Former British prime ministers John Major (L) and Tony Blair speak as they walk across the Peace Bridge, before a news conference on the EU referendum, in Londonderry, Northern Ireland June 9, 2016. REUTERS/Jeff J Mitchell/Pool Image Credit: REUTERS

‘I’ve said it before and I’ll say it again: Democracy simply doesn’t work,” said The Simpsons news anchor Kent Brockman in a memorable satire on the workings of the United States government.

Such feelings of frustration over the decisions taken by elected politicians was keenly felt by millions of Britons in 2003, when parliament voted overwhelmingly in favour of joining the imminent invasion of Iraq, despite the biggest mass protests the country had ever seen. One month before 412 MPs backed military action on the basis of the seriously flawed military intelligence in the September Dossier, hundreds of thousands — the exact number is impossible to know, but estimates have been as high as three million — of people from all walks of life descended on London to participate in the largest protest march in the history of the United Kingdom.

Euan Ferguson wrote in the Guardian at the time that the march attracted the backing of “[as well as the] usual suspects, there were nuns. Toddlers. Women barristers ... There were country-folk and lecturers, dentists and poulterers, a hairdresser from Cardiff and a poet from Cheltenham”.

The public had seen enough of the UK blindly following America’s post-9/11 military whims in Afghanistan. They could see that a war in Iraq would be unwise, unwinnable and for them it was unthinkable. So the House of Commons vote was a spectacular snub to the overwhelming will of the people. It led to 28,000 British troops joining the coalition that invaded Iraq on March 20, quickly toppling the then president, Saddam Hussain, before failing to find any evidence of the weapons of mass destruction (WMDs) that the intelligence claimed was proof that the Hussain regime was a threat to its neighbours and western powers.

While Baghdad fell quickly, the post-invasion management of the country was a disaster, with sectarian and anti-occupation violence rampant. In total, 179 UK soldiers were killed during the six years the armed forces spent in Iraq — not to mention the near half-million Iraqi deaths and 4,500 American troops who died in the conflict.

Now Britain finally looks set to discover what really happened in the build-up to that 2003 vote — as well as the failings during the subsequent war in Iraq — when Sir John Chilcot publishes his report, following the long-running public inquiry into Britain’s involvement. Former British prime minister Tony Blair, foreign secretary Jack Straw and ex-MI6 head Sir Richard Dearlove are expected to come in for heavy criticism, with Blair in particular facing the prospect of possible war crimes charges if the report delivers a damning verdict.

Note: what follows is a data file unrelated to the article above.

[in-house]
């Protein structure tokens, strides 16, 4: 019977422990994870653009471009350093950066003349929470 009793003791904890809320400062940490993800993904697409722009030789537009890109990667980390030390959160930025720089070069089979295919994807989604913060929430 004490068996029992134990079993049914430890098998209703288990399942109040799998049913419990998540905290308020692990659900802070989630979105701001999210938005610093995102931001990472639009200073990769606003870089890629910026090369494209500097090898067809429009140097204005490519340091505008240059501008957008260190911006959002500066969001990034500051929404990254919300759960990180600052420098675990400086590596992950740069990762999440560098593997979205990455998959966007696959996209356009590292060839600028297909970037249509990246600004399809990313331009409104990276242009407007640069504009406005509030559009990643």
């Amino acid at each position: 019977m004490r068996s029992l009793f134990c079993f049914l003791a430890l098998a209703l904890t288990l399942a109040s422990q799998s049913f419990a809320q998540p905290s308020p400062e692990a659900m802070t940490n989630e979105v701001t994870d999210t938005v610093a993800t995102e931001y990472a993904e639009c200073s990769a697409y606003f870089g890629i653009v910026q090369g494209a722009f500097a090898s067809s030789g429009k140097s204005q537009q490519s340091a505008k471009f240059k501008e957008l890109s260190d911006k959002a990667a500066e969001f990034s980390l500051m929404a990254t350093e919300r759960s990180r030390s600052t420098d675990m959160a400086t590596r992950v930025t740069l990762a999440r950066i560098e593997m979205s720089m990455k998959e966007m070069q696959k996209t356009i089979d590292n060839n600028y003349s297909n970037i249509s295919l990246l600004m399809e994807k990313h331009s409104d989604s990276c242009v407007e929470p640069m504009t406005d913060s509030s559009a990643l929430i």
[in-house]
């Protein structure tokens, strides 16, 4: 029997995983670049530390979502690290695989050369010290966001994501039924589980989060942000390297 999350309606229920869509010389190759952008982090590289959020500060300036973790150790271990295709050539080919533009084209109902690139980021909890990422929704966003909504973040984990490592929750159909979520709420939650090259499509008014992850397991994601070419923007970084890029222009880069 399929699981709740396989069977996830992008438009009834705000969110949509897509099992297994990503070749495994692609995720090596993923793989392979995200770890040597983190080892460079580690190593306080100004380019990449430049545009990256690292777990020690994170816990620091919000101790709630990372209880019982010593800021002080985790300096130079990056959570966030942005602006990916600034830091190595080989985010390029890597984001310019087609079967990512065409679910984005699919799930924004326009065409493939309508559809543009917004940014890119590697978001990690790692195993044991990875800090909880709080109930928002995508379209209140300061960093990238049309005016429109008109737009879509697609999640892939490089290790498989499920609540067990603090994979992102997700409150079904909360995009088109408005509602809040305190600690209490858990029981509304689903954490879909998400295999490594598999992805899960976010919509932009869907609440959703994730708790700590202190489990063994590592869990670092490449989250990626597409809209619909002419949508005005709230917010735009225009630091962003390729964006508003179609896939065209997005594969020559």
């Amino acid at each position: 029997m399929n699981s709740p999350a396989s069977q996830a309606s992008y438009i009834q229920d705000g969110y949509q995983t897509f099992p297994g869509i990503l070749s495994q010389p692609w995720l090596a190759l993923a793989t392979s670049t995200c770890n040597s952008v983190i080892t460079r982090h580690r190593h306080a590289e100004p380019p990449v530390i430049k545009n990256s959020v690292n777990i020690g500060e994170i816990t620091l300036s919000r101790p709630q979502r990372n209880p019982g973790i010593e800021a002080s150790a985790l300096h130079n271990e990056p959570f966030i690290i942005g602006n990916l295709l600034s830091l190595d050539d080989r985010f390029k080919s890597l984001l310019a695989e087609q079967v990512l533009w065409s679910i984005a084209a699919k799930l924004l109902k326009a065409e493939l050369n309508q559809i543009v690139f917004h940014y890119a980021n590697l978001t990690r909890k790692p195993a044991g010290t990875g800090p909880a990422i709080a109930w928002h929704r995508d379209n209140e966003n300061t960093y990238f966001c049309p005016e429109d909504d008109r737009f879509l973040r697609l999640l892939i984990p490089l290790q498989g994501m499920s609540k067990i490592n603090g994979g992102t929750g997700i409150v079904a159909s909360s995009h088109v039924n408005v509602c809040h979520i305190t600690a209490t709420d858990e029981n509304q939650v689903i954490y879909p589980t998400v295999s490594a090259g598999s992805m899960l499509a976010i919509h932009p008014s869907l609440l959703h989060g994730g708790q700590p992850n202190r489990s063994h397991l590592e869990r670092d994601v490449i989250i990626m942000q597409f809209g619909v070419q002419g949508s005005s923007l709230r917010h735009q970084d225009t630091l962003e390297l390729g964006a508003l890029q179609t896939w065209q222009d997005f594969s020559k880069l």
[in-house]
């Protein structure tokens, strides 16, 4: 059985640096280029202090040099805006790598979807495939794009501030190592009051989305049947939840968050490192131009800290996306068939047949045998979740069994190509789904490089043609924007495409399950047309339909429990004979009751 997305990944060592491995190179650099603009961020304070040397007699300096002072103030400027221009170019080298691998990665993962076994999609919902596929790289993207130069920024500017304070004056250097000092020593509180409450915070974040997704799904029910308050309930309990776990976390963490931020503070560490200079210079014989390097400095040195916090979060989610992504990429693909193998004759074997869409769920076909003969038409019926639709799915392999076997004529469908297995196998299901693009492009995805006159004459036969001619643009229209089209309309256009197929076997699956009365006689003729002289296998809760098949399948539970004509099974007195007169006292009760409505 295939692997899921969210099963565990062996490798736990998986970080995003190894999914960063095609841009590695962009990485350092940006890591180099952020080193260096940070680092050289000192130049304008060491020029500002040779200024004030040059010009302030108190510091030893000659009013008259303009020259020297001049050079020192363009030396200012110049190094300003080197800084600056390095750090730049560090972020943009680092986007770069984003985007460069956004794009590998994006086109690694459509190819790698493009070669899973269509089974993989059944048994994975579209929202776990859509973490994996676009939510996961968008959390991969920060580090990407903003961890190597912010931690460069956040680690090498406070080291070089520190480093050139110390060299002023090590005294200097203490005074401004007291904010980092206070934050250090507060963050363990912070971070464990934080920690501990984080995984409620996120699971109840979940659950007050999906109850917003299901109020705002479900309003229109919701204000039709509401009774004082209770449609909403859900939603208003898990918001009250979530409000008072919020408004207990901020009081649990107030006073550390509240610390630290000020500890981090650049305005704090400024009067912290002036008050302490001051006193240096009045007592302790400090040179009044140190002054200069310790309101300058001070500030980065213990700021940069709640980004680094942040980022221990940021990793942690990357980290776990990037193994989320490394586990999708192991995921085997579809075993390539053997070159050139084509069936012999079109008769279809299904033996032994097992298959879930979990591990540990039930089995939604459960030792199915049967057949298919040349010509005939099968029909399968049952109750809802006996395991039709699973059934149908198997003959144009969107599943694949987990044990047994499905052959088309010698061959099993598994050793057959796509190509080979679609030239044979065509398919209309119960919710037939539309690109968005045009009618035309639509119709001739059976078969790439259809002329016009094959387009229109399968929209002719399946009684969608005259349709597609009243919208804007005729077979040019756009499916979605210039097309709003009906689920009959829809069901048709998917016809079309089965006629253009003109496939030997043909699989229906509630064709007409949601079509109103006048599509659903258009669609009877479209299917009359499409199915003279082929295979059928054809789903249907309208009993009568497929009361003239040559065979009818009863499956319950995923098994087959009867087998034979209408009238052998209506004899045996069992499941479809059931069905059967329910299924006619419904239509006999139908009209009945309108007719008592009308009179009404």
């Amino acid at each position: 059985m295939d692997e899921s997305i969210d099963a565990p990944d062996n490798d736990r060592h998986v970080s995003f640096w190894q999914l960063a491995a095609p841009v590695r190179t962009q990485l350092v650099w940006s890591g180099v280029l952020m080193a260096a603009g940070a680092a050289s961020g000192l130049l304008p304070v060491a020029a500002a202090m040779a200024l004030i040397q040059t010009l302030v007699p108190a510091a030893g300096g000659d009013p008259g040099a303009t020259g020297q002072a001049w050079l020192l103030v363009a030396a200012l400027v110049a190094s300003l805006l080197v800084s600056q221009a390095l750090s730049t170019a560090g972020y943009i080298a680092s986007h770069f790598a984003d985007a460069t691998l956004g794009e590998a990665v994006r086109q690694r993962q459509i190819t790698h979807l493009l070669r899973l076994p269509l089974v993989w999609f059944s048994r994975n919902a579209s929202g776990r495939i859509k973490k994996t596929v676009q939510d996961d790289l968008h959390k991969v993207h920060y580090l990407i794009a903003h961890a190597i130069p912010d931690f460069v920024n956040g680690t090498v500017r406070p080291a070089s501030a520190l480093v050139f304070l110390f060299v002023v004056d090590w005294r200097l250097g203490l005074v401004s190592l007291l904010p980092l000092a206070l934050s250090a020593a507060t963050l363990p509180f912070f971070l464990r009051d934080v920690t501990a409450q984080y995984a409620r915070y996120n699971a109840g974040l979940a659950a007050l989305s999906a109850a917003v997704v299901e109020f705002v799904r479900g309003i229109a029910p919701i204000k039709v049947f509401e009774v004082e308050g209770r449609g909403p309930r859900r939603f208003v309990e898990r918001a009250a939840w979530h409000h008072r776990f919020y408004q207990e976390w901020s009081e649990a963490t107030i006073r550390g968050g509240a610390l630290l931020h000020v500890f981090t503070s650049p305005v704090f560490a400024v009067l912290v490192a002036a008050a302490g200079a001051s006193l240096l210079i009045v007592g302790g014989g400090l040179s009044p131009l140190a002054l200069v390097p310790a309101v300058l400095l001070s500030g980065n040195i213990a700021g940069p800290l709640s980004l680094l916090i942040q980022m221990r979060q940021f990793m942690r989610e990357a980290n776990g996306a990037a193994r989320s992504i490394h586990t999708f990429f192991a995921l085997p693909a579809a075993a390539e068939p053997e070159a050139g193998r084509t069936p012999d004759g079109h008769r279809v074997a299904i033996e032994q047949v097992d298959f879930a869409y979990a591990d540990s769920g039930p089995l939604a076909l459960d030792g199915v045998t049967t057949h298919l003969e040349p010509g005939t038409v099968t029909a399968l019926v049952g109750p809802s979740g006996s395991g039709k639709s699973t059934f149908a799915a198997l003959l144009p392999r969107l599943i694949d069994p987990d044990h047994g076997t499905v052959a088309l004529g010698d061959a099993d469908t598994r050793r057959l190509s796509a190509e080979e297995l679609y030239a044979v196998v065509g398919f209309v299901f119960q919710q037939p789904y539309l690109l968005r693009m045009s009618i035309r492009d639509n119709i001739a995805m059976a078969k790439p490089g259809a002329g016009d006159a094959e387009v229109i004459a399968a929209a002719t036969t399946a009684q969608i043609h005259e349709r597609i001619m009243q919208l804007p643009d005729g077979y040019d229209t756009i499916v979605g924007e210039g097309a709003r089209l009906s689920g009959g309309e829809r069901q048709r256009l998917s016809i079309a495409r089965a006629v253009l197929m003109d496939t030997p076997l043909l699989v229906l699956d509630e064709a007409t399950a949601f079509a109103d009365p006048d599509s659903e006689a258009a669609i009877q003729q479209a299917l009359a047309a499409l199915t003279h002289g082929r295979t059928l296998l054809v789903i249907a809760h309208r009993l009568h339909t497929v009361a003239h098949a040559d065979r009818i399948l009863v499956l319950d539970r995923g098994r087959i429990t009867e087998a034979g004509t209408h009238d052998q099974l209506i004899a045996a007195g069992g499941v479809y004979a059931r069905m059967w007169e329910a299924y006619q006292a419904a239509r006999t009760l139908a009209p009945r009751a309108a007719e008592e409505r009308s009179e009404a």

Some campaigners have already hinted at suing Blair or the Ministry of Defence, depending on Chilcot’s findings. Roger Bacon, whose son Matthew was killed in Basra in 2005, is a member of the Iraq Families Action Group and he has said Blair “committed an illegal act in taking us [the UK] there”, adding that if the report says inadequate equipment was to blame for some deaths then legal action to claim damages would be a possibility.

But, aside from key officials being brought to account, the Chilcot Report is also a wonderful opportunity to tell the public why their protests were ignored and explain to the families of the 179 victims the reasons their loved ones were placed in mortal danger. The people of Britain are owed an explanation and the inquiry must deliver — this is no time for a whitewash.

The much-delayed 2.6 million-word tome is due to be published on July 6 and hopes are high that Chilcot won’t hold back his criticism, unlike the Hutton Inquiry that, in July 2003, had absolved the government of any blame over the suicide of Dr David Kelly, the scientist who was unmasked as the source who told the BBC that the September Dossier had been ‘sexed up’ in order to make the case for war more compelling.

Hopes of total transparency have been dashed after the government vetoed the release of the minutes of cabinet meetings held in the days leading up to the invasion, while the Foreign Office successfully appealed against a judge’s order to disclose details of a key conversation between Blair and the then US president George W. Bush, as it would have presented a ‘significant danger’ to UK-US relations.

There is still plenty of dirt to be dug up, however, and a warts-and-all breakdown of what went wrong and who is to blame is what people expect. If Chilcot delivers, then maybe some of the damage democracy suffered 13 years ago will finally be repaired.

Martin Downer is a freelance journalist based in the UK.